In­dia, Ja­pan to drive Asia as China slows: IMF

The China Post - - INTERNATIONAL - BY DANNY MCCORD

Faster growth un­der the re­formist gov­ern­ments of In­dia and Ja­pan will help cush­ion the blow to the world econ­omy from a marked slow­down in China, the In­ter­na­tional Mon­e­tary Fund pre­dicted Tues­day.

As a whole, the world’s most pop­u­lous re­gion will con­tinue to build up its share of the global econ­omy, the IMF said in its lat­est World Eco­nomic Out­look re­port.

“Asia’s growth is fore­cast to hold steady in 2015, and the re­gion is ex­pected to con­tinue out­per­form­ing the rest of the world over the medium term,” it said.

The re­port comes as China grap­ples with growth slump­ing to lev­els not seen in al­most a quar­ter of a cen­tury.

Much of that slow­down from the break­neck growth of years past has been de­lib­er­ately en­gi­neered by Bei­jing, as the gov­ern­ment re­po­si­tions the econ­omy to a more sus­tain­able path.

But it leaves global ex­pan­sion more re­liant on the likes of In­dia and Ja­pan, with the United States and Europe still strug­gling to shake off their tor­por.

The IMF said that un­der re­forms by In­dia’s new busi­ness-friendly gov­ern­ment of Prime Min­is­ter Naren­dra Modi, the coun­try was ex­pected to ex­pand at a much faster pace than pre­vi­ously ex­pected.

Modi swept to power last year on a pledge to re­vive In­dia’s flag­ging for­tunes, and the IMF said his new broom should sweep in growth of 7.5 per­cent this year and next — mak­ing it the world’s fastest grow­ing ma­jor econ­omy.

That was a sharp in­crease on past IMF pre­dic­tions, which had put growth at 6.3 per­cent in 2015 and 6.5 per­cent next year.

It com­pared with the re­port’s ex­pec­ta­tion for China’s gross do­mes­tic prod­uct (GDP) to grow 6.8 per­cent this year and 6.3 per­cent in 2016.

South Korea Stalls

The 2015 rate, which is in line with a pro­jec­tion by econ­o­mists in an AFP sur­vey, would be the slow­est since 1990 when the Chi­nese econ­omy was ham­mered by for­eign sanc­tions af­ter the Tianan­men Square crack­down.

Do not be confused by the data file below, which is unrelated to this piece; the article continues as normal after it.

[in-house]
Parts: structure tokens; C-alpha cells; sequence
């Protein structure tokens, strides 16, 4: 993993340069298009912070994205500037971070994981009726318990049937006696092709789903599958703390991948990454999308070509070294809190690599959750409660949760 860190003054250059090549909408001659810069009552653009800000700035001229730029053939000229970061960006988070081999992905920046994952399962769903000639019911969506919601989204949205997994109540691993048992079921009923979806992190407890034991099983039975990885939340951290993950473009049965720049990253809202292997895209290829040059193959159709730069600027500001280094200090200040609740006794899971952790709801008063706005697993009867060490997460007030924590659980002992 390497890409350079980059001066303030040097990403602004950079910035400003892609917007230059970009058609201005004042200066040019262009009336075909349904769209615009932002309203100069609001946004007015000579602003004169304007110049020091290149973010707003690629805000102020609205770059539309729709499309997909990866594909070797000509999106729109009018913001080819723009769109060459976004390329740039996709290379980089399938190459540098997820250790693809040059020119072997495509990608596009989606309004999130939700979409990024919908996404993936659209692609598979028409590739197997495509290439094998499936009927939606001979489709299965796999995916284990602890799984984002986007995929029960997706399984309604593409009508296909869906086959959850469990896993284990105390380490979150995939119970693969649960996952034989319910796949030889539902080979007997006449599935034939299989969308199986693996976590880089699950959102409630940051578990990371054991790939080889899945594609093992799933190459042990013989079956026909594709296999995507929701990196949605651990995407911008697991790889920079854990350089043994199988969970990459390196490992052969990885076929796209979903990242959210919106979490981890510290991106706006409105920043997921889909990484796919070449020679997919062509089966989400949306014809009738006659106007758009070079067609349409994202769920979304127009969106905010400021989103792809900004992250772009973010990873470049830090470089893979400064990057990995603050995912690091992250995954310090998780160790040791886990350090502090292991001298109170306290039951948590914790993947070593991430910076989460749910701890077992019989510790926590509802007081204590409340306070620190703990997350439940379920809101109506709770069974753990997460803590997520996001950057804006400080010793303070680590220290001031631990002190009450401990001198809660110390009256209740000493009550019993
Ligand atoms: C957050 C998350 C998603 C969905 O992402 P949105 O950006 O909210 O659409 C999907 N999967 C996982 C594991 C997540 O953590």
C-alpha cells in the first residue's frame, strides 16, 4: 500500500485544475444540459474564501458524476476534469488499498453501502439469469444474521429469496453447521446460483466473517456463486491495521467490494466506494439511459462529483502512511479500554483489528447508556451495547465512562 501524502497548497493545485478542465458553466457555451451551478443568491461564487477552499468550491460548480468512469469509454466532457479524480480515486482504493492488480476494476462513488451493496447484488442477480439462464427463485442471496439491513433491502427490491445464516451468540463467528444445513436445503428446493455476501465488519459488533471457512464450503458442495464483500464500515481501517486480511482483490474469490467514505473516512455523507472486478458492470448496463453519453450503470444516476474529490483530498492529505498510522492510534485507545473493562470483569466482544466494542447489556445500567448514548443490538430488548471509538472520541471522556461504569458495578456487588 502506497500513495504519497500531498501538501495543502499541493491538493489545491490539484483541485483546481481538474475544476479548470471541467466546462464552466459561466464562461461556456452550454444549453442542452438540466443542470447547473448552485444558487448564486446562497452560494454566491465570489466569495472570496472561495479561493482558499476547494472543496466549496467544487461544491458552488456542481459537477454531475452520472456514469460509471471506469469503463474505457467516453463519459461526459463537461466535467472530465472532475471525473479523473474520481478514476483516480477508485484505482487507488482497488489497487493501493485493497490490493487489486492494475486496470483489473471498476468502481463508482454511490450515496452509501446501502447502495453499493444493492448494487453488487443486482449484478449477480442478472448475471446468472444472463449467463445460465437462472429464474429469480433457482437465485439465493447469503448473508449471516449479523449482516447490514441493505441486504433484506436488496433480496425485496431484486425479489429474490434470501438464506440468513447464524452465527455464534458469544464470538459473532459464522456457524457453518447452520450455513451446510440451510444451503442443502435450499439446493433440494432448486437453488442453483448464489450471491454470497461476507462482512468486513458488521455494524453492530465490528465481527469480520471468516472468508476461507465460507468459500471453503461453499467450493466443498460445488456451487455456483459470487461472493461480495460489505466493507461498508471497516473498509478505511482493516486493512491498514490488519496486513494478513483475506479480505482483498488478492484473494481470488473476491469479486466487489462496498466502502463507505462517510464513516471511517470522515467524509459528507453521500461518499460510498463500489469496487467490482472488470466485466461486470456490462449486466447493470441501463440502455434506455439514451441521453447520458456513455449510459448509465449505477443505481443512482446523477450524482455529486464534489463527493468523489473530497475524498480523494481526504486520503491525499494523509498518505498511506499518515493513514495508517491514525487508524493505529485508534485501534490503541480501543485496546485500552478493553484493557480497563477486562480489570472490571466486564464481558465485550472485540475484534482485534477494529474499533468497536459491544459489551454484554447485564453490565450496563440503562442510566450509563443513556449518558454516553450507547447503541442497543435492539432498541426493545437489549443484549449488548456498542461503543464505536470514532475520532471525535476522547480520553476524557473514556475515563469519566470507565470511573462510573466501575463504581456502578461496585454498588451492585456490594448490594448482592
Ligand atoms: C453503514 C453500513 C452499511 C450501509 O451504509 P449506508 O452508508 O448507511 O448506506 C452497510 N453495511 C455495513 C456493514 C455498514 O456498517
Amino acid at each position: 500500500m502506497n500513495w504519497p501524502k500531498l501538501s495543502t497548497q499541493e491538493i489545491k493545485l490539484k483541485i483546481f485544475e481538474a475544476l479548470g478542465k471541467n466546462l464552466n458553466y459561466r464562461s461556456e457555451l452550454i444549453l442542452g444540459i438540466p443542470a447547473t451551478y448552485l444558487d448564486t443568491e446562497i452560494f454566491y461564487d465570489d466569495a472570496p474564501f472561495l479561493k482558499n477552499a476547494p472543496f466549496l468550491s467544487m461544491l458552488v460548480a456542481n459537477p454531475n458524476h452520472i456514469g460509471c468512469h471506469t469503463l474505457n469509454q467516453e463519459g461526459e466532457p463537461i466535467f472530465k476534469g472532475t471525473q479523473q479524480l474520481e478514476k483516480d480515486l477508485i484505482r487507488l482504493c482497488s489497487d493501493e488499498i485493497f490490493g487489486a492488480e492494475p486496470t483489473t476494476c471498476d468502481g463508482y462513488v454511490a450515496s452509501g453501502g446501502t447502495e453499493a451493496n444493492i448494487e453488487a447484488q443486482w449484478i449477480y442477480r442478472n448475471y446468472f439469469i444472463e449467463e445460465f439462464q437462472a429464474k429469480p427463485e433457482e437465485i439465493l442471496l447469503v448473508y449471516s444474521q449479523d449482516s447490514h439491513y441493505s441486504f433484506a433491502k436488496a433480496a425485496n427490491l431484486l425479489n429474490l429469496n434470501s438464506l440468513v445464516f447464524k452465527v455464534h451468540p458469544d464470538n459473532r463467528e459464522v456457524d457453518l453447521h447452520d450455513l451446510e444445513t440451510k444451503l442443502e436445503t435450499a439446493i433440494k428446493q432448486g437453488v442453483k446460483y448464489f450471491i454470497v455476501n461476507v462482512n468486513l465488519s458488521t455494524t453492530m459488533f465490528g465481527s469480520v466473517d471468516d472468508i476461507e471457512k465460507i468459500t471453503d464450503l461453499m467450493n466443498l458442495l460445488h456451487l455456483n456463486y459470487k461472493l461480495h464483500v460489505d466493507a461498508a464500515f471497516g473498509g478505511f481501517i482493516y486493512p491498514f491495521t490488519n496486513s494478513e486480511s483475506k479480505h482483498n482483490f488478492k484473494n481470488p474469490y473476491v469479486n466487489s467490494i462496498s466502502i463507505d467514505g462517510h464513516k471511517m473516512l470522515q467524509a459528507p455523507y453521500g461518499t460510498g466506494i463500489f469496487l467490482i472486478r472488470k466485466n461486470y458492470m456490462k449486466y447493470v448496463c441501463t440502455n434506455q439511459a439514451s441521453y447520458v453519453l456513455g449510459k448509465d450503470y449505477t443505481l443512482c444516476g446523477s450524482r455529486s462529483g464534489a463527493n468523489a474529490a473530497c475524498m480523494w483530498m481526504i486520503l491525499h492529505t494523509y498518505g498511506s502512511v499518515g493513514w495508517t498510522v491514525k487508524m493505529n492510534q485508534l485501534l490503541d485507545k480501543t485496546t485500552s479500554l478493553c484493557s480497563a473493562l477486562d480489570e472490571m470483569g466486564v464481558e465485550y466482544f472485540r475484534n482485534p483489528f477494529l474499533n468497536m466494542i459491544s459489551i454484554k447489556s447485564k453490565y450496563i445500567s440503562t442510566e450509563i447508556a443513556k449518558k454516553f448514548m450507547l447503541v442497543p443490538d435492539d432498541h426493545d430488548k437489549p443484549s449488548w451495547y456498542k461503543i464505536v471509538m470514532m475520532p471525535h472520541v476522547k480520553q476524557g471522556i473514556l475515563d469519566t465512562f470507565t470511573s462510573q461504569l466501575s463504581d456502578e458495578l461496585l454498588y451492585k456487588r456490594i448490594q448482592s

How­ever, the IMF said “on­go­ing im­ple­men­ta­tion of struc­tural re­forms and lower com­mod­ity prices are ex­pected to ex­pand con­sumeror­i­ented ac­tiv­i­ties, par­tially buffer­ing the slow­down.”

The IMF up­graded its view for Ja­pan, but warned that the pros- pects for a de­ci­sive break from years of re­ces­sion and de­fla­tion hinged on deeper struc­tural re­forms by Prime Min­is­ter Shinzo Abe.

Ja­pan’s growth is seen at 1.0 per­cent this year and 1.2 per­cent in 2016 — both more than dou­ble from the last out­look’s fore­casts.

But should things turn worse than ex­pected in both China and Ja­pan, that would re­ver­ber­ate world­wide “given th­ese economies’ large size and deep trade and fi­nan­cial link­ages with other na­tions.”

The risks, it said, were fail­ure to im­ple­ment cru­cial re­forms in China and Ja­pan not mak­ing struc­tural changes.

In South Korea, “mo­men­tum has stalled some­what,” the Fund said, adding that this re­flected “frag­ile house­hold and in­vestor sen­ti­ment.”

Its fore­cast of 3.3 per­cent growth this year was based on “the as­sump­tion that sup­port­ive mon­e­tary and macro­pru­den­tial poli­cies and more fa­vor­able terms of trade spur a re­bound in ag­gre­gate de­mand.”

In Australia a down­turn in global com­mod­ity prices is “ex­ac­er­bat­ing the long-an­tic­i­pated decline in re­source-re­lated in­vest­ment.” How­ever, the IMF added that record­low in­ter­est rates will help non­re­source sec­tors.

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